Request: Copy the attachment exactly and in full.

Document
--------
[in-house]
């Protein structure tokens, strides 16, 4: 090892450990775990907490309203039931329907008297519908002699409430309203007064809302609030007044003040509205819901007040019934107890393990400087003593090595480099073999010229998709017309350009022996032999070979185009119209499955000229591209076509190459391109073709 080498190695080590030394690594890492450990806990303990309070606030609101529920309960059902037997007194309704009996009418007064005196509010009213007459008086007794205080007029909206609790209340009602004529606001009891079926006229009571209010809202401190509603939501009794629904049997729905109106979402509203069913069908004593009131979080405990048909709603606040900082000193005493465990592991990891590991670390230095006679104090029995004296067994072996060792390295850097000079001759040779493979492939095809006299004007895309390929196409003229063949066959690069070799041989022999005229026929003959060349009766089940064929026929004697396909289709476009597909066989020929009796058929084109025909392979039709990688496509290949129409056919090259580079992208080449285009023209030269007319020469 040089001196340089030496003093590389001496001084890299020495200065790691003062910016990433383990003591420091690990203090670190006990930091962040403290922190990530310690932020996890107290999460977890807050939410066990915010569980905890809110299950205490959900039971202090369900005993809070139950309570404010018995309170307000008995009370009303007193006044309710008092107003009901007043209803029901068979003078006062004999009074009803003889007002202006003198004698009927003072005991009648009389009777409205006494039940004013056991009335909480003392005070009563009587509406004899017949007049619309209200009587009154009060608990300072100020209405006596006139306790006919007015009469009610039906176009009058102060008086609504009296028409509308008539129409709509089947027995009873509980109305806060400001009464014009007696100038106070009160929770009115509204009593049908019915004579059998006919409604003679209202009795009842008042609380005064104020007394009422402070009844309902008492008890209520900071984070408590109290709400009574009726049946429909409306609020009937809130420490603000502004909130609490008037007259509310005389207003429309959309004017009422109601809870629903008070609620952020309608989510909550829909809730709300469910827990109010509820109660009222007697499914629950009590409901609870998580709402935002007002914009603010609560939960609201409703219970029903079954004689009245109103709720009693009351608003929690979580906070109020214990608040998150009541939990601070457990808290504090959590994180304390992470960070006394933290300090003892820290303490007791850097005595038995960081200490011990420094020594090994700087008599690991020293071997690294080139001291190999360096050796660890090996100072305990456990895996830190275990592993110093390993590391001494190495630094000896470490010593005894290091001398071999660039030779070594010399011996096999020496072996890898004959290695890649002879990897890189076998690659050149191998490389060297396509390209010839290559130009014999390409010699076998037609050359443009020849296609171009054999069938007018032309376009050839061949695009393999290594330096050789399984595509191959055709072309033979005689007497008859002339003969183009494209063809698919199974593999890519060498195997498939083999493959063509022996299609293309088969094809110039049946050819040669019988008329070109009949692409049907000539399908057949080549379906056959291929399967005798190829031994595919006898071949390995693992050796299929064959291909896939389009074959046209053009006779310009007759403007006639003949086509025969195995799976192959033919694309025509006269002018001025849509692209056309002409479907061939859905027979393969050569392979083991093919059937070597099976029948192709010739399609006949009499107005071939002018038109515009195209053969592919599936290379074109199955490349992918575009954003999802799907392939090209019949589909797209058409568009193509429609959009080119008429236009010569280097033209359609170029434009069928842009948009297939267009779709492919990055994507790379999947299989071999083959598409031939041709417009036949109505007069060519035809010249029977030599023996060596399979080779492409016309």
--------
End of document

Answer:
[in-house]
């Protein structure tokens, strides 16, 4: 090892450990775990907490309203039931329907008297519908002699409430309203007064809302609030007044003040509205819901007040019934107890393990400087003593090595480099073999010229998709017309350009022996032999070979185009119209499955000229591209076509190459391109073709 080498190695080590030394690594890492450990806990303990309070606030609101529920309960059902037997007194309704009996009418007064005196509010009213007459008086007794205080007029909206609790209340009602004529606001009891079926006229009571209010809202401190509603939501009794629904049997729905109106979402509203069913069908004593009131979080405990048909709603606040900082000193005493465990592991990891590991670390230095006679104090029995004296067994072996060792390295850097000079001759040779493979492939095809006299004007895309390929196409003229063949066959690069070799041989022999005229026929003959060349009766089940064929026929004697396909289709476009597909066989020929009796058929084109025909392979039709990688496509290949129409056919090259580079992208080449285009023209030269007319020469 040089001196340089030496003093590389001496001084890299020495200065790691003062910016990433383990003591420091690990203090670190006990930091962040403290922190990530310690932020996890107290999460977890807050939410066990915010569980905890809110299950205490959900039971202090369900005993809070139950309570404010018995309170307000008995009370009303007193006044309710008092107003009901007043209803029901068979003078006062004999009074009803003889007002202006003198004698009927003072005991009648009389009777409205006494039940004013056991009335909480003392005070009563009587509406004899017949007049619309209200009587009154009060608990300072100020209405006596006139306790006919007015009469009610039906176009009058102060008086609504009296028409509308008539129409709509089947027995009873509980109305806060400001009464014009007696100038106070009160929770009115509204009593049908019915004579059998006919409604003679209202009795009842008042609380005064104020007394009422402070009844309902008492008890209520900071984070408590109290709400009574009726049946429909409306609020009937809130420490603000502004909130609490008037007259509310005389207003429309959309004017009422109601809870629903008070609620952020309608989510909550829909809730709300469910827990109010509820109660009222007697499914629950009590409901609870998580709402935002007002914009603010609560939960609201409703219970029903079954004689009245109103709720009693009351608003929690979580906070109020214990608040998150009541939990601070457990808290504090959590994180304390992470960070006394933290300090003892820290303490007791850097005595038995960081200490011990420094020594090994700087008599690991020293071997690294080139001291190999360096050796660890090996100072305990456990895996830190275990592993110093390993590391001494190495630094000896470490010593005894290091001398071999660039030779070594010399011996096999020496072996890898004959290695890649002879990897890189076998690659050149191998490389060297396509390209010839290559130009014999390409010699076998037609050359443009020849296609171009054999069938007018032309376009050839061949695009393999290594330096050789399984595509191959055709072309033979005689007497008859002339003969183009494209063809698919199974593999890519060498195997498939083999493959063509022996299609293309088969094809110039049946050819040669019988008329070109009949692409049907000539399908057949080549379906056959291929399967005798190829031994595919006898071949390995693992050796299929064959291909896939389009074959046209053009006779310009007759403007006639003949086509025969195995799976192959033919694309025509006269002018001025849509692209056309002409479907061939859905027979393969050569392979083991093919059937070597099976029948192709010739399609006949009499107005071939002018038109515009195209053969592919599936290379074109199955490349992918575009954003999802799907392939090209019949589909797209058409568009193509429609959009080119008429236009010569280097033209359609170029434009069928842009948009297939267009779709492919990055994507790379999947299989071999083959598409031939041709417009036949109505007069060519035809010249029977030599023996060596399979080779492409016309």